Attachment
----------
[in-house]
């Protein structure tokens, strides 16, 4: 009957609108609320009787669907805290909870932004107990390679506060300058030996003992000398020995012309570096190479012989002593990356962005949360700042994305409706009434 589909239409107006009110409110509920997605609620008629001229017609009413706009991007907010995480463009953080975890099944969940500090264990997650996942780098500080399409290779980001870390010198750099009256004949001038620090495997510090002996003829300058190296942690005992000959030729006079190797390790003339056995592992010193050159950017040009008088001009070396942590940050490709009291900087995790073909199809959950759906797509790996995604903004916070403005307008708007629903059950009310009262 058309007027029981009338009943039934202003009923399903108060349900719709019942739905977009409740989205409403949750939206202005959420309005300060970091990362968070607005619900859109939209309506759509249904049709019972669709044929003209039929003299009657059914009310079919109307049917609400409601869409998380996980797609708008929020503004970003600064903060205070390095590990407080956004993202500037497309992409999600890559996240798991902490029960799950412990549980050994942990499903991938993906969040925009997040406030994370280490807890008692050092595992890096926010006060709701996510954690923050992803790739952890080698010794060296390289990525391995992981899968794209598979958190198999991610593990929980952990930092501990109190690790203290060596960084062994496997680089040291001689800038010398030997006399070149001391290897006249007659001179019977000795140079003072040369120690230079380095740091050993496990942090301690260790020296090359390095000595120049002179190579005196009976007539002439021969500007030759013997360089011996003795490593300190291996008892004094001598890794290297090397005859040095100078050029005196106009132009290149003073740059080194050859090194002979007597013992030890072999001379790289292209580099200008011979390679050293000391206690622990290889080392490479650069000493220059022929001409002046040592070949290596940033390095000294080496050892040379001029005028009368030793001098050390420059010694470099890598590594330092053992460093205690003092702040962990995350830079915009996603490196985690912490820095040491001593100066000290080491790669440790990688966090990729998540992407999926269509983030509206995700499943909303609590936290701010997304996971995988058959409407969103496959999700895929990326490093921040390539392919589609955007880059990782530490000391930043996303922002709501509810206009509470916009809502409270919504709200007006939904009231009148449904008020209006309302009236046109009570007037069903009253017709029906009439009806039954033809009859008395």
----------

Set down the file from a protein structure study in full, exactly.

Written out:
[in-house]
């Protein structure tokens, strides 16, 4: 009957609108609320009787669907805290909870932004107990390679506060300058030996003992000398020995012309570096190479012989002593990356962005949360700042994305409706009434 589909239409107006009110409110509920997605609620008629001229017609009413706009991007907010995480463009953080975890099944969940500090264990997650996942780098500080399409290779980001870390010198750099009256004949001038620090495997510090002996003829300058190296942690005992000959030729006079190797390790003339056995592992010193050159950017040009008088001009070396942590940050490709009291900087995790073909199809959950759906797509790996995604903004916070403005307008708007629903059950009310009262 058309007027029981009338009943039934202003009923399903108060349900719709019942739905977009409740989205409403949750939206202005959420309005300060970091990362968070607005619900859109939209309506759509249904049709019972669709044929003209039929003299009657059914009310079919109307049917609400409601869409998380996980797609708008929020503004970003600064903060205070390095590990407080956004993202500037497309992409999600890559996240798991902490029960799950412990549980050994942990499903991938993906969040925009997040406030994370280490807890008692050092595992890096926010006060709701996510954690923050992803790739952890080698010794060296390289990525391995992981899968794209598979958190198999991610593990929980952990930092501990109190690790203290060596960084062994496997680089040291001689800038010398030997006399070149001391290897006249007659001179019977000795140079003072040369120690230079380095740091050993496990942090301690260790020296090359390095000595120049002179190579005196009976007539002439021969500007030759013997360089011996003795490593300190291996008892004094001598890794290297090397005859040095100078050029005196106009132009290149003073740059080194050859090194002979007597013992030890072999001379790289292209580099200008011979390679050293000391206690622990290889080392490479650069000493220059022929001409002046040592070949290596940033390095000294080496050892040379001029005028009368030793001098050390420059010694470099890598590594330092053992460093205690003092702040962990995350830079915009996603490196985690912490820095040491001593100066000290080491790669440790990688966090990729998540992407999926269509983030509206995700499943909303609590936290701010997304996971995988058959409407969103496959999700895929990326490093921040390539392919589609955007880059990782530490000391930043996303922002709501509810206009509470916009809502409270919504709200007006939904009231009148449904008020209006309302009236046109009570007037069903009253017709029906009439009806039954033809009859008395």